By Ryan Horton
Eastern Oklahoma County is working to become a quality stop for traveling Monarch butterflies passing through on their annual migration.
What’s now a community garden and Monarch butterfly waystation in downtown Harrah was a vacant lot just a few years back.
A team of volunteers started growing vegetables, flowers, native plants, fruit trees and a variety of food for important pollinators.
That empty Main Street lot has totally transformed.
Located at 20793 Main Street, the community garden brings beauty and food production to town through a continued collaboration between the Friends of the Park nonprofit, the City of Harrah and local garden volunteers.
This past summer work began on a mural on the blank side of the next-door Harrah fire station building.
Monarch butterflies have now become an unofficial mascot of the historic downtown district, Sweeney Switch.
A larger-than-life depiction of the monarch’s life cycle educates visitors and serves as a pleasant backdrop for street festivals and other events planned for Sweeney’s Switch in downtown Harrah.
Across the street, Harrah Friends of the Park took another empty lot and created an outdoor pavilion for food trucks and vendors.
“Thank you all for the patience and for giving me such a wonderful subject to paint. I love Harrah and I will be visiting often,” said artist Chris Presley, with OKCmurals.com.
“What they are doing in downtown Harrah, their environmental and conservancy efforts really speak to the heart of that town, it’s a magical little spot full of magical people.”
With the completion of the mural, foot traffic has picked up on Main Street as The Lumber Shack is now open to anchor the entertainment district.
Choctaw Creek Park Waystation receives $3,000 grant
Choctaw Creek Park Waystation is pleased to announce it has received a $3,000 grant from the OKlahoma City Community Foundation and its Parks and Public Space Initiative.
The grant will be used to assist in funding expansion, which will allow Choctaw Creek Park Waystation to meet the health, cultural, and recreational needs of citizens in Oklahoma County.
The mission driving Choctaw Creek Park Waystation is to encourage and inspire the community to understand the importance of a healthy ecosystem through the conservation of monarch butterflies.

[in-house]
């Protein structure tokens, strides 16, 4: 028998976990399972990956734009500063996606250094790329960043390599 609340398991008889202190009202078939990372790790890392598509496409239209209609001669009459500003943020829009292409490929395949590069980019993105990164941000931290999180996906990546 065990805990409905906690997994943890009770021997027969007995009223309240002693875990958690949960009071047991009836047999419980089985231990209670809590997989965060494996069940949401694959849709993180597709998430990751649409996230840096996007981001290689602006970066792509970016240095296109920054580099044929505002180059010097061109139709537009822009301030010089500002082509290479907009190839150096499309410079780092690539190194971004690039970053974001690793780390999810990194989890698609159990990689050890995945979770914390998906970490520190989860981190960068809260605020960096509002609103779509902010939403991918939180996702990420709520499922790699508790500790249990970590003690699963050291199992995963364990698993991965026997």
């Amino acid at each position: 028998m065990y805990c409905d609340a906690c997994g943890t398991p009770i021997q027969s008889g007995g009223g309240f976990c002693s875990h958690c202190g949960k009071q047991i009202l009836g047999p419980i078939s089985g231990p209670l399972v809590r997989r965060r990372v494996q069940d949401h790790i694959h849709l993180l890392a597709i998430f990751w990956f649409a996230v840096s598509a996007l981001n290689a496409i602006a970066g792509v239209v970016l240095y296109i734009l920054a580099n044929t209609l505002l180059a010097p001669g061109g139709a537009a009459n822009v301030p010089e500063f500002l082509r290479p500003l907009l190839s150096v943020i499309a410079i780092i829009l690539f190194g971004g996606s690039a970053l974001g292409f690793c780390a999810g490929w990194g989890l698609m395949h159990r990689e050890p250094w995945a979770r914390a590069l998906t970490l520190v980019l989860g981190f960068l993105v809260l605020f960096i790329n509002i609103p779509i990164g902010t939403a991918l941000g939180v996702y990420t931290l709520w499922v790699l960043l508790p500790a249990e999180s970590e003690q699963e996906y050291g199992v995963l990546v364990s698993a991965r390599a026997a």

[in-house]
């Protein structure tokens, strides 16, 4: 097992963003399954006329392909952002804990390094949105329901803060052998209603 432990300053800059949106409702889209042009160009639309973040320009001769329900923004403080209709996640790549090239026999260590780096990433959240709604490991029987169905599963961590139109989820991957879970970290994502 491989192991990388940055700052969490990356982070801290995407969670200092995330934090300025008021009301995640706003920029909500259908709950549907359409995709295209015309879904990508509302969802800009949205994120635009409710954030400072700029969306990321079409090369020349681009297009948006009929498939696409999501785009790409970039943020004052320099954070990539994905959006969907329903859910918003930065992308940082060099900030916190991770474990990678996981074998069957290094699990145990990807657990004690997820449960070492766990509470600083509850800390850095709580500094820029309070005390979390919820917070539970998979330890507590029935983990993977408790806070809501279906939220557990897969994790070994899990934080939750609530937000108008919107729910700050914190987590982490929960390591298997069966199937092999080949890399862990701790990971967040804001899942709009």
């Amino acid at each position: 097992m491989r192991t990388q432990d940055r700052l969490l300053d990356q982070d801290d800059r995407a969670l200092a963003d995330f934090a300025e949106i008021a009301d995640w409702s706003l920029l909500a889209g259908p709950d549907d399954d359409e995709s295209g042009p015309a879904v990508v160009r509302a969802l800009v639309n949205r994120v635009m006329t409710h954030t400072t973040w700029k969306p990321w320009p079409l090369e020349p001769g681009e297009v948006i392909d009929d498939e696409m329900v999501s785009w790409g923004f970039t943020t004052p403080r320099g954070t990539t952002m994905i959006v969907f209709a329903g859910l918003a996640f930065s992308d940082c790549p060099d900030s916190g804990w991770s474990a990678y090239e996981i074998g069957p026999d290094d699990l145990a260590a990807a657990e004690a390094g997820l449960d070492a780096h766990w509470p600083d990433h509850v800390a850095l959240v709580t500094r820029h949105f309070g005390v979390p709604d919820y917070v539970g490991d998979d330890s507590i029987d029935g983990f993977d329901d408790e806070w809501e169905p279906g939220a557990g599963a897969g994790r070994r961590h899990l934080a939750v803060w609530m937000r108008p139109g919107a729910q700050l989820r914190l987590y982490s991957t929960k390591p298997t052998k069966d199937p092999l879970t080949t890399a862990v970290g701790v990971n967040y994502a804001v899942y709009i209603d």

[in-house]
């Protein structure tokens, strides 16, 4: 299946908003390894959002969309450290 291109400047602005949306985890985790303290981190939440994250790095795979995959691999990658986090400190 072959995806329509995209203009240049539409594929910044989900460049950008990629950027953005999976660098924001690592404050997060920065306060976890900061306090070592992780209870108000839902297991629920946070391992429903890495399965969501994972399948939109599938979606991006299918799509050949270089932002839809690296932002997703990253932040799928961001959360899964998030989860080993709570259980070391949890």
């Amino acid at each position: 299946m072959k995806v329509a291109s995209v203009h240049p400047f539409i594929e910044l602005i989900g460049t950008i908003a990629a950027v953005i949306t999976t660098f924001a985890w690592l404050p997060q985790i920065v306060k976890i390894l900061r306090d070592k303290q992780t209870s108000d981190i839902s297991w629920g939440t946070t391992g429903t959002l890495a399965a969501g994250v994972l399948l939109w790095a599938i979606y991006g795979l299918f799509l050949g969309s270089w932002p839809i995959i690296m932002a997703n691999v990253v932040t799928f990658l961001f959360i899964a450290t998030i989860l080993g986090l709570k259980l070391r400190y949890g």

“We are so pleased to have received this grant,” says the project director, Brandi Buys.
“The expansion of Choctaw Creek Park Waystation will encourage greater use of the area by area residents. We appreciate the support of the Oklahoma City Community Foundation.”
With the support of the Oklahoma City Community Foundation the landscape of Choctaw Creek Park Waystation will increase in size, providing space for more resources to sustain the monarch migration and many more pollinators. Additional space will allow for benches to be placed within the garden, encouraging visitors to stay longer and comfortably observe the life within it. Choctaw Creek Park Waystation is designed to educate and inspire and with this contribution informative signage will be posted, encouraging visitors to interact with the conservation.
Motivation for Choctaw Creek Park Waystation began in November of 2019 and was promptly installed, supplying monarchs with the necessary host and nectar plants for the 2020 Spring migration. Choctaw Creek Park Waystation is Choctaw’s only community monarch conservation habitat and is registered and certified by Okies for Monarchs, The Monarch Watch Organization, and The National Wildlife Federation. Hundreds of monarchs were observed and documented for researchers of The Journey North Organization.
Founded in 1969, the Oklahoma City Community Foundation is a 501(c)(3) public charity that works with donors to create charitable funds that will benefit our community both now and in the future. Grants awarded through the Parks and Public Space Initiative support programs that encourage the use of public parks for recreation, health, and wellness activities. For more information about the Oklahoma City Community Foundation, visit www.occf.org.